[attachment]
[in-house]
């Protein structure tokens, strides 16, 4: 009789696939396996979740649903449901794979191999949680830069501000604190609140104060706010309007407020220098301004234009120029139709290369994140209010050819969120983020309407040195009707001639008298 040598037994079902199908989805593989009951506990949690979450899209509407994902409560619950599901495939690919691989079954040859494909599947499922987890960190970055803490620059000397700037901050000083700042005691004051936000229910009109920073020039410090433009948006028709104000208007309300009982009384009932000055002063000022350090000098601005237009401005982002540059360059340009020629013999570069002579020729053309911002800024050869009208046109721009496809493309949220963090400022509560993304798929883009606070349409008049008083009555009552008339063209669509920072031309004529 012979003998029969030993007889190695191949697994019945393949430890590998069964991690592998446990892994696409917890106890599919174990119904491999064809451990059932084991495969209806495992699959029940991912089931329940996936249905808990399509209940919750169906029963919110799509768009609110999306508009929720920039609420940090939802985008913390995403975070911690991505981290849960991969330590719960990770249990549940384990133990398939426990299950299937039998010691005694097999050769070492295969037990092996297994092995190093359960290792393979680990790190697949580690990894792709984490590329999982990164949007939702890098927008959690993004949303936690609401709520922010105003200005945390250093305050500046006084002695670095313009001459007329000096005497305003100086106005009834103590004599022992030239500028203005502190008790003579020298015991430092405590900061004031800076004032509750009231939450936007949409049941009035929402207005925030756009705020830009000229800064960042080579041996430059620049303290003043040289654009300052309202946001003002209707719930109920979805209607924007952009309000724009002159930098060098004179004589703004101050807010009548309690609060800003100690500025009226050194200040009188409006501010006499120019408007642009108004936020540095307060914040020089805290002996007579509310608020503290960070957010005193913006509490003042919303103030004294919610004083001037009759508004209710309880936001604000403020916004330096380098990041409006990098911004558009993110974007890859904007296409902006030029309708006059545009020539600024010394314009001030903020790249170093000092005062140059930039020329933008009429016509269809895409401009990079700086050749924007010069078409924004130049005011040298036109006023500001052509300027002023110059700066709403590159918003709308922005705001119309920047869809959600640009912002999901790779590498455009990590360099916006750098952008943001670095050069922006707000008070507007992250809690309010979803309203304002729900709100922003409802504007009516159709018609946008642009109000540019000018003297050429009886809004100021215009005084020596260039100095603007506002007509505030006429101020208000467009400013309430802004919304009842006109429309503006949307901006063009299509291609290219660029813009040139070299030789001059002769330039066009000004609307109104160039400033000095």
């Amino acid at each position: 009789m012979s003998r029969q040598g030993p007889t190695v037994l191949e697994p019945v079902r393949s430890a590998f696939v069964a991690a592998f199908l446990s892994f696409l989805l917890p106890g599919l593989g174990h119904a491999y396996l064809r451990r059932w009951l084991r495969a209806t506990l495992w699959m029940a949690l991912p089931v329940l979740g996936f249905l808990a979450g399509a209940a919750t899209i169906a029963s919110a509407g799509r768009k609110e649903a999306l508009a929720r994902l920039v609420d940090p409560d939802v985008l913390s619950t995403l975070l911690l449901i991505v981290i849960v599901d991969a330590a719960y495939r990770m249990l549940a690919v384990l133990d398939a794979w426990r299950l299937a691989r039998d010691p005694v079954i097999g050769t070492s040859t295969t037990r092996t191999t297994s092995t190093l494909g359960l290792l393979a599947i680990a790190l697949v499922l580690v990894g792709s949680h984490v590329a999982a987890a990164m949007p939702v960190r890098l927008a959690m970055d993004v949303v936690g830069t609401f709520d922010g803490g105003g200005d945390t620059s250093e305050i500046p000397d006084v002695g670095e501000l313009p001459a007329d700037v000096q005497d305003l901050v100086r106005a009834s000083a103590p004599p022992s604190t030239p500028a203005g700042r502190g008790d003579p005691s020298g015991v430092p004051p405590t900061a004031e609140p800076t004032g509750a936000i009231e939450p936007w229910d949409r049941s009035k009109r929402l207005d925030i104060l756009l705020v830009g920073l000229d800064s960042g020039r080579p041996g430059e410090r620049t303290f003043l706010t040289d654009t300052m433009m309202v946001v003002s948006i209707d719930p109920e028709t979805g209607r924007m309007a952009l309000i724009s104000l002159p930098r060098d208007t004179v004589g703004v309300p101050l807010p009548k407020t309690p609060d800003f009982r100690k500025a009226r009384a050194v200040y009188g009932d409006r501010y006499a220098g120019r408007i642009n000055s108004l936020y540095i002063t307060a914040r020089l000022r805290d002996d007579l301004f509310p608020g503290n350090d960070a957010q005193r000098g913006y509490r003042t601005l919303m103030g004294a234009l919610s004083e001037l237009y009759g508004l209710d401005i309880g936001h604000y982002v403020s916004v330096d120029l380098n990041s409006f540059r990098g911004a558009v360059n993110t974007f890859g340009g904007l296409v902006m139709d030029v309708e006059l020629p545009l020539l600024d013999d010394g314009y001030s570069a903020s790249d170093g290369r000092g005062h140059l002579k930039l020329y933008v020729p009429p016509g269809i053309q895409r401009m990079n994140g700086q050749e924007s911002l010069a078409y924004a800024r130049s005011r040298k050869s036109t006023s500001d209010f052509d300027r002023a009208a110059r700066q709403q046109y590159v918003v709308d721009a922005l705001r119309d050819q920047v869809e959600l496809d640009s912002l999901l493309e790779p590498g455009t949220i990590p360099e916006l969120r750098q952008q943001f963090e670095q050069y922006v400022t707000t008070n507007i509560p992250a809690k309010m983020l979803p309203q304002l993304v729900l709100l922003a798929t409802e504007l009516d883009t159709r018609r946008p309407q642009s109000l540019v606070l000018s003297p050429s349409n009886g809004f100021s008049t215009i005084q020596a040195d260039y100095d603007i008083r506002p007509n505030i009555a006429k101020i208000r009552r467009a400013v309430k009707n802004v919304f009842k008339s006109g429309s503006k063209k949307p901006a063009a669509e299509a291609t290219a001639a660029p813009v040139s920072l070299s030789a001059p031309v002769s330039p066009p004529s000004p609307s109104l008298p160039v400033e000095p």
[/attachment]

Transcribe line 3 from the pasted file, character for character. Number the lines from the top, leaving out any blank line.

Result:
């Amino acid at each position: 009789m012979s003998r029969q040598g030993p007889t190695v037994l191949e697994p019945v079902r393949s430890a590998f696939v069964a991690a592998f199908l446990s892994f696409l989805l917890p106890g599919l593989g174990h119904a491999y396996l064809r451990r059932w009951l084991r495969a209806t506990l495992w699959m029940a949690l991912p089931v329940l979740g996936f249905l808990a979450g399509a209940a919750t899209i169906a029963s919110a509407g799509r768009k609110e649903a999306l508009a929720r994902l920039v609420d940090p409560d939802v985008l913390s619950t995403l975070l911690l449901i991505v981290i849960v599901d991969a330590a719960y495939r990770m249990l549940a690919v384990l133990d398939a794979w426990r299950l299937a691989r039998d010691p005694v079954i097999g050769t070492s040859t295969t037990r092996t191999t297994s092995t190093l494909g359960l290792l393979a599947i680990a790190l697949v499922l580690v990894g792709s949680h984490v590329a999982a987890a990164m949007p939702v960190r890098l927008a959690m970055d993004v949303v936690g830069t609401f709520d922010g803490g105003g200005d945390t620059s250093e305050i500046p000397d006084v002695g670095e501000l313009p001459a007329d700037v000096q005497d305003l901050v100086r106005a009834s000083a103590p004599p022992s604190t030239p500028a203005g700042r502190g008790d003579p005691s020298g015991v430092p004051p405590t900061a004031e609140p800076t004032g509750a936000i009231e939450p936007w229910d949409r049941s009035k009109r929402l207005d925030i104060l756009l705020v830009g920073l000229d800064s960042g020039r080579p041996g430059e410090r620049t303290f003043l706010t040289d654009t300052m433009m309202v946001v003002s948006i209707d719930p109920e028709t979805g209607r924007m309007a952009l309000i724009s104000l002159p930098r060098d208007t004179v004589g703004v309300p101050l807010p009548k407020t309690p609060d800003f009982r100690k500025a009226r009384a050194v200040y009188g009932d409006r501010y006499a220098g120019r408007i642009n000055s108004l936020y540095i002063t307060a914040r020089l000022r805290d002996d007579l301004f509310p608020g503290n350090d960070a957010q005193r000098g913006y509490r003042t601005l919303m103030g004294a234009l919610s004083e001037l237009y009759g508004l209710d401005i309880g936001h604000y982002v403020s916004v330096d120029l380098n990041s409006f540059r990098g911004a558009v360059n993110t974007f890859g340009g904007l296409v902006m139709d030029v309708e006059l020629p545009l020539l600024d013999d010394g314009y001030s570069a903020s790249d170093g290369r000092g005062h140059l002579k930039l020329y933008v020729p009429p016509g269809i053309q895409r401009m990079n994140g700086q050749e924007s911002l010069a078409y924004a800024r130049s005011r040298k050869s036109t006023s500001d209010f052509d300027r002023a009208a110059r700066q709403q046109y590159v918003v709308d721009a922005l705001r119309d050819q920047v869809e959600l496809d640009s912002l999901l493309e790779p590498g455009t949220i990590p360099e916006l969120r750098q952008q943001f963090e670095q050069y922006v400022t707000t008070n507007i509560p992250a809690k309010m983020l979803p309203q304002l993304v729900l709100l922003a798929t409802e504007l009516d883009t159709r018609r946008p309407q642009s109000l540019v606070l000018s003297p050429s349409n009886g809004f100021s008049t215009i005084q020596a040195d260039y100095d603007i008083r506002p007509n505030i009555a006429k101020i208000r009552r467009a400013v309430k009707n802004v919304f009842k008339s006109g429309s503006k063209k949307p901006a063009a669509e299509a291609t290219a001639a660029p813009v040139s920072l070299s030789a001059p031309v002769s330039p066009p004529s000004p609307s109104l008298p160039v400033e000095p």